They did not rob anybody and yes, you are going off half cocked .... if they robbed anyone, the principals, or at least somebody, would have been criminally charged. They were not. All that happened was a consultant was not supervised properly and the result was it cost some clients money. The principles made restitution and paid their fine.
If you are looking after your own money and making your own decisions, just using them as a clearing house ... then you were not affected by this at all.
Thank you for taking the time to reply. I do not want the following comments to sound abrasive or combative, but given the perils of typing versus speaking when it comes to tone, I wanted to make that disclaimer.
Assuming for a second that every thing you say is correct, what would preclude High Ridge from failing to supervise client money in the future?
I freely and publicly state that I am not an attorney or well-versed on the intricacies of financial laws and regulations. On the face of it and from a common sense perspective, it seems a little hard to believe that a company can be dissolved for what you seemingly characterize as a minor mistake.
Perhaps, there is some railroading or selective prosecution of some kind. I do not have the intimate knowledge needed to know whether or not this is the case.
With all that said, Jon Corzine has not faced criminal prosecution and the suggestion that just because the principals behind Vision aren't being prosecuted rings a little hallow to me. It doesn't appear that the CTA running ACE is going to be prosecuted, either. In fact, I read an article by Dan Collins that suggested this guy was out trying to raise money once again.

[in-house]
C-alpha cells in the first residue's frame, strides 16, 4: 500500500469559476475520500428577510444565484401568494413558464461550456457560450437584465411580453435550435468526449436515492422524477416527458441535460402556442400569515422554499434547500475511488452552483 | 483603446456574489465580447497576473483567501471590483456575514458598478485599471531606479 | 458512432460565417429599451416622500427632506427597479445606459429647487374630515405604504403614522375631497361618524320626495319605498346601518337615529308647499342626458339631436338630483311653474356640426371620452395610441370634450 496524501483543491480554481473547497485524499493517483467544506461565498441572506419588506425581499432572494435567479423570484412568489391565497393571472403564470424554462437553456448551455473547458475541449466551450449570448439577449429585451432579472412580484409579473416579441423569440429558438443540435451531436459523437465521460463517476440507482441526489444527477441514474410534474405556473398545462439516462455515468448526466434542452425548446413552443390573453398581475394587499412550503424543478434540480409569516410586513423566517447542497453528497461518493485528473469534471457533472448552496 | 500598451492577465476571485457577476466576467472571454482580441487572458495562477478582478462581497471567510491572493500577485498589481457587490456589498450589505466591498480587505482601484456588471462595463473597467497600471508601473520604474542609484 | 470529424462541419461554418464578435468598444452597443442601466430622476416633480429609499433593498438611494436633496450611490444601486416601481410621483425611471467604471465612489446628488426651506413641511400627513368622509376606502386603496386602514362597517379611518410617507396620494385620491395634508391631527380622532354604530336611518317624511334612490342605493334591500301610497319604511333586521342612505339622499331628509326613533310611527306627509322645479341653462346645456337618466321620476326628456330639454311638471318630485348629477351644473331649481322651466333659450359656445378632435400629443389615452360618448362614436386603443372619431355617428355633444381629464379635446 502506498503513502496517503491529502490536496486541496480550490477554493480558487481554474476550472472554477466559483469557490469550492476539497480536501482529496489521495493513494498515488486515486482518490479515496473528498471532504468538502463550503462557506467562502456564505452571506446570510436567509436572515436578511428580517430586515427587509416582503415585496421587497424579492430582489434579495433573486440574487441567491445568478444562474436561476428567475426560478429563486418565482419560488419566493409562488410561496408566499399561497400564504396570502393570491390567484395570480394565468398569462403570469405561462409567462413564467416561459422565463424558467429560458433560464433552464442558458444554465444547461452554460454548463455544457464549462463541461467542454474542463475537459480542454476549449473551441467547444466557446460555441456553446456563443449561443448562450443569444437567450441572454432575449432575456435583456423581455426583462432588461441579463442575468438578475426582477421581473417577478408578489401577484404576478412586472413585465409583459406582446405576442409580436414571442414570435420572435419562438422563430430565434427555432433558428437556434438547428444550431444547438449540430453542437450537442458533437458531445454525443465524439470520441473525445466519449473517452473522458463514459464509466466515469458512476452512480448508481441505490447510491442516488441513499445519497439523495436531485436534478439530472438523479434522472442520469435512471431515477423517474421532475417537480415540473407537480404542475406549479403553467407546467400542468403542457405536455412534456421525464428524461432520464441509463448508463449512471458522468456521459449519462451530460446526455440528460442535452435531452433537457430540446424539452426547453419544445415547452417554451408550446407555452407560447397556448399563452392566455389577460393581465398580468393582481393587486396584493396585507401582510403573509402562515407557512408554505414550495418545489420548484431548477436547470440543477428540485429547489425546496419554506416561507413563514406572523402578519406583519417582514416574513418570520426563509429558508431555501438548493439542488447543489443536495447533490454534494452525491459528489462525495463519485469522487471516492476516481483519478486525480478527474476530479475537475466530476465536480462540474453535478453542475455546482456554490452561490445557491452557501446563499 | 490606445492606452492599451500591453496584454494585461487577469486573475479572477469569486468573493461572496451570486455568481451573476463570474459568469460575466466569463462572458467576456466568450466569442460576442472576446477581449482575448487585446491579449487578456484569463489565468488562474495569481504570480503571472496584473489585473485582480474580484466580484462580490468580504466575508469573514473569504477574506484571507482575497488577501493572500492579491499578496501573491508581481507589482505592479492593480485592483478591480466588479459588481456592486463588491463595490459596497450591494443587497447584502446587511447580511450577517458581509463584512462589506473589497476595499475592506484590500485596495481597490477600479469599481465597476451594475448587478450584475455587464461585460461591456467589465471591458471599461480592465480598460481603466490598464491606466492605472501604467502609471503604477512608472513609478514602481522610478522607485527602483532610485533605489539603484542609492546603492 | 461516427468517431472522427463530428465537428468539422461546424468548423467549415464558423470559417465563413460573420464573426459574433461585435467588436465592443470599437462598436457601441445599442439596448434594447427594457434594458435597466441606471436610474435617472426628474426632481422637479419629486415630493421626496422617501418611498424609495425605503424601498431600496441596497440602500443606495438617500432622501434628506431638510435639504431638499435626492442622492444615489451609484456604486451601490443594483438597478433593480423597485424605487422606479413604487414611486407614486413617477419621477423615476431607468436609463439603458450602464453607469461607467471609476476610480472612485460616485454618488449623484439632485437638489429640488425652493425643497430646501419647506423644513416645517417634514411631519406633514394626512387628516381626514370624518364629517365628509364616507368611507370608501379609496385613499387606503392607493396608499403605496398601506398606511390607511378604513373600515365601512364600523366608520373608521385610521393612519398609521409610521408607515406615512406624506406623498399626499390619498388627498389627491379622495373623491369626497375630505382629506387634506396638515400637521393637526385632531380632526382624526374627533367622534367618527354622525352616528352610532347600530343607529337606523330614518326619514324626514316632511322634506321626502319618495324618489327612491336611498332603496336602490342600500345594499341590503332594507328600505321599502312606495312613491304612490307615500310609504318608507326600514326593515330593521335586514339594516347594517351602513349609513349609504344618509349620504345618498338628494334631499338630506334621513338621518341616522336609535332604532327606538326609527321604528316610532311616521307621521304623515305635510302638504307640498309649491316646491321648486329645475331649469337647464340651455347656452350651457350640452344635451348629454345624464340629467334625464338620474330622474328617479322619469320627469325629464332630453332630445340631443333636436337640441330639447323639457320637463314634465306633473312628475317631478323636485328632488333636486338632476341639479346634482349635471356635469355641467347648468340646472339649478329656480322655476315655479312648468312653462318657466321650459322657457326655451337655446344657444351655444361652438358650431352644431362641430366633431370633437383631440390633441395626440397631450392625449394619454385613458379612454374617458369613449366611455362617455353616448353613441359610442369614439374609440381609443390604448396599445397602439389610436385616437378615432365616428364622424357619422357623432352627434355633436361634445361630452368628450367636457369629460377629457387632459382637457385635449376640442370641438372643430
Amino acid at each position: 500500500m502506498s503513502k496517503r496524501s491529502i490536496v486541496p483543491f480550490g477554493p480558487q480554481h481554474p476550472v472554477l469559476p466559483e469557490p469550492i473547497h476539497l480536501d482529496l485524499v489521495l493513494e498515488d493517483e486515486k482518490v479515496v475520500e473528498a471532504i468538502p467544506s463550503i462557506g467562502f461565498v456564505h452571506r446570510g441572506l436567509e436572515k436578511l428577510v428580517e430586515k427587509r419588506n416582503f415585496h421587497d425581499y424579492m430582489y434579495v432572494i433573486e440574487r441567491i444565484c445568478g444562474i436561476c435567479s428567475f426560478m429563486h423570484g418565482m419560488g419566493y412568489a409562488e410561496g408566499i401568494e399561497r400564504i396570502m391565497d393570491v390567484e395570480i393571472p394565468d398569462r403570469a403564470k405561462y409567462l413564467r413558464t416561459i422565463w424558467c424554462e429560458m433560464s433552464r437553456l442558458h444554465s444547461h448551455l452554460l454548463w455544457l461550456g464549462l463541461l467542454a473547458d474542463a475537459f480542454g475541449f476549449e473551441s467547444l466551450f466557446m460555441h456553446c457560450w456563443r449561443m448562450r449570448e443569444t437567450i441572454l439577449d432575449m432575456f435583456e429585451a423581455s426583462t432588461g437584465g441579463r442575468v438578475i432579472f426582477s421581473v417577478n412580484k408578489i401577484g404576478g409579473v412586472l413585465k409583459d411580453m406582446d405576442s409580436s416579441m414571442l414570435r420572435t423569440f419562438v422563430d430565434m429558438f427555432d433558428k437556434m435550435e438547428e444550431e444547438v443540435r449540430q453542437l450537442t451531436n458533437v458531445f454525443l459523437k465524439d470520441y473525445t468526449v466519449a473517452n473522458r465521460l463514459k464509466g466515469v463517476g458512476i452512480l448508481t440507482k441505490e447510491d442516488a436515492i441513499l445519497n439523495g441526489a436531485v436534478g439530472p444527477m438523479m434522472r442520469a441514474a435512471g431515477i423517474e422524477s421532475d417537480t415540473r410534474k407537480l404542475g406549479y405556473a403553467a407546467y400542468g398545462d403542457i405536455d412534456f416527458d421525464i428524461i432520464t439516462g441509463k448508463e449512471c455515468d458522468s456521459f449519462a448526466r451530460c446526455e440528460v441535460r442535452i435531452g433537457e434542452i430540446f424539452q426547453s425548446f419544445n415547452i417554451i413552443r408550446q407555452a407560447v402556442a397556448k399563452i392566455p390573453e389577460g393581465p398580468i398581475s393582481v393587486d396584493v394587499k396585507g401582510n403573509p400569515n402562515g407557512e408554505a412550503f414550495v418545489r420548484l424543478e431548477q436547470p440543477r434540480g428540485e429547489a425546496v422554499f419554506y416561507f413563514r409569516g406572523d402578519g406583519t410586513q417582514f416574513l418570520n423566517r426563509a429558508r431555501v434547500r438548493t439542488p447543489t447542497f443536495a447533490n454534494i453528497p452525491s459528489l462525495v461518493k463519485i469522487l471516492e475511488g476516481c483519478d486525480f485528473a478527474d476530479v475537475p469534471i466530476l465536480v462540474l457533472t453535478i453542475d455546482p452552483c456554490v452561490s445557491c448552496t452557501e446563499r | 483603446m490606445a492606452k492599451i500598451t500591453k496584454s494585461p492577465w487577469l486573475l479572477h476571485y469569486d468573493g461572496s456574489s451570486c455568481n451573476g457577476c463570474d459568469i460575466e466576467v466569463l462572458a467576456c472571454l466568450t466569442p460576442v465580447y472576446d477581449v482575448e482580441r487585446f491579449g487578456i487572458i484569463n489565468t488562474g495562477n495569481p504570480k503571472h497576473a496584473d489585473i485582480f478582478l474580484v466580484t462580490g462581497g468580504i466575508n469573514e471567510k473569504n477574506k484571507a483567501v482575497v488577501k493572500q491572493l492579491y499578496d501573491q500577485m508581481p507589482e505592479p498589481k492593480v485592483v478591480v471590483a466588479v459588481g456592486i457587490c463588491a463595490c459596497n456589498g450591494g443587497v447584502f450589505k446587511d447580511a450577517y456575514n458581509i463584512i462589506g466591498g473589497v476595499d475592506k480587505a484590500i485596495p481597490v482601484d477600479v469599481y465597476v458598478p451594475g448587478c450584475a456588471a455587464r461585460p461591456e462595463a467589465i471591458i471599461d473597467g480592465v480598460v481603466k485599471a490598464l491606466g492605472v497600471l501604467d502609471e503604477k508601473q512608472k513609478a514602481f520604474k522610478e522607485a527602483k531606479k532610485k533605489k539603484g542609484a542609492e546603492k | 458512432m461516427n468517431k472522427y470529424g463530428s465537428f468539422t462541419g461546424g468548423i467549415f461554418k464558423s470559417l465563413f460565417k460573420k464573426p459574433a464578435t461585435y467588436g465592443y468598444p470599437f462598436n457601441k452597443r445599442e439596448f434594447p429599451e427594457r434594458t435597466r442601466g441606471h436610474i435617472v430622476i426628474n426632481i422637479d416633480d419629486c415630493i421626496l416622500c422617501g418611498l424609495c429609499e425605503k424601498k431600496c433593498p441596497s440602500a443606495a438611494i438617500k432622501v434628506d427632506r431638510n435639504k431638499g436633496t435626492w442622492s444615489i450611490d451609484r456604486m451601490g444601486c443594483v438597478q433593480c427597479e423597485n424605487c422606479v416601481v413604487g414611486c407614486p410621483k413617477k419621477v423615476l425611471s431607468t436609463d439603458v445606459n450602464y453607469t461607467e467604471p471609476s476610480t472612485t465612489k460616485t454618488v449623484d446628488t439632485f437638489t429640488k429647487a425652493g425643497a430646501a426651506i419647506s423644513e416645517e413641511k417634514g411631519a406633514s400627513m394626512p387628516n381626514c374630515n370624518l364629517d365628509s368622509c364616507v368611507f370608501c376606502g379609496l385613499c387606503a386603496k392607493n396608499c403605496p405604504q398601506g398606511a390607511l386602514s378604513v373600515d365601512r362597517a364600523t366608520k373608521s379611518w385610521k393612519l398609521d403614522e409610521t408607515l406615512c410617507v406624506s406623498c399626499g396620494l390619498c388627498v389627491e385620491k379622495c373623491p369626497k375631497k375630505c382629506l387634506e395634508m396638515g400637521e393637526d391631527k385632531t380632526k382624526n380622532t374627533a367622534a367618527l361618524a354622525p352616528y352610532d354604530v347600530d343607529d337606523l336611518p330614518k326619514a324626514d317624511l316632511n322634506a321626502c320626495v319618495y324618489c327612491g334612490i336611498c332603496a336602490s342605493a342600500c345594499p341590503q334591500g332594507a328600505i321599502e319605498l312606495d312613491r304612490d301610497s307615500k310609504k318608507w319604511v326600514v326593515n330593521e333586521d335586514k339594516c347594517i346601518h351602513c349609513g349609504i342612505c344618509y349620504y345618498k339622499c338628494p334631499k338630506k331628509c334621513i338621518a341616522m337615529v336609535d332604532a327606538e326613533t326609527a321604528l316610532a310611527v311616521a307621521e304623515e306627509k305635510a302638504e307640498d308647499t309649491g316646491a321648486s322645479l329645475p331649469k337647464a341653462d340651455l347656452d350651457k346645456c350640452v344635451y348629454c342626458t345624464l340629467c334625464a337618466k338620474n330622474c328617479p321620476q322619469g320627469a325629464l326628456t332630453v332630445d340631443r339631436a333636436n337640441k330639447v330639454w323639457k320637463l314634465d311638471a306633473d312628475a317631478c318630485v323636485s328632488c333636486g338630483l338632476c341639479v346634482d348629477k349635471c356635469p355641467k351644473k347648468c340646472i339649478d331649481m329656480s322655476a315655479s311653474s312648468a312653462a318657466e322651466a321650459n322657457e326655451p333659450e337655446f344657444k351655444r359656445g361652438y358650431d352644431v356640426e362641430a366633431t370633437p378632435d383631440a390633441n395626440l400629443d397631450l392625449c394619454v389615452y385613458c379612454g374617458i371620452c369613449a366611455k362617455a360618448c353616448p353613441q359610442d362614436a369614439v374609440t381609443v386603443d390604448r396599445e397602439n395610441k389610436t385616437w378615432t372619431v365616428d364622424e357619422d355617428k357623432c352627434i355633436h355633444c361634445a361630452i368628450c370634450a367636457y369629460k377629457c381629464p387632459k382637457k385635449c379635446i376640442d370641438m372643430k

For the record, I did not suggest that Vision stole client money. I did suggest that they helped ACE cheat customers and that may have been a little too heavy handed. However, clearly the funds were stolen...ahem...misappropriated according to the NFA findings.
In summation, I am suspect of arguments that suggest a firm that is shut down by a regulatory agency engaged in minor transgressions or simple negligence. It just seems a little hard to believe, respectfully.
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In this afternoon's article by Dan Collins, I think there's some schadenfreude, especially with the title and the picture, but assuming he has the facts:
- Yu-Dee Chang, the worst of the characters, has received a lifetime ban from the NFA. I suppose he could trade for himself, but he's out of business when it comes to soliciting the public.
- It's not a slam dunk that High Ridge will obtain NFA membership, and if they do, it might take a while.
I'm not an expert at the workings of the market or the regulatory structure, but if the CFTC, NFA, FIA and the exchanges want to remain in business (or have a business to regulate), and if they learned anything from their failures with MF Global and Peregrine, then Vision's daily customer segregation report is probably getting extra attention these days.
If you're interested, they had $19 million in excess net capital at the end of April:
On the NFA BASIC site, you can see additional financial reports, including in time series format - click on more data or less data once you're on the page that contains the report you want. The CFTC site, as far as I know, presents the data as a snapshot only.
Logged into my Optimus account & from there was transferred to VisionFinancial through their envision portal & logged in successfully & account balance is same as it was at end of yesterday. Having no problems whatsoever.
Call your broker.
After all, it's what you learn AFTER you know it all, that counts!
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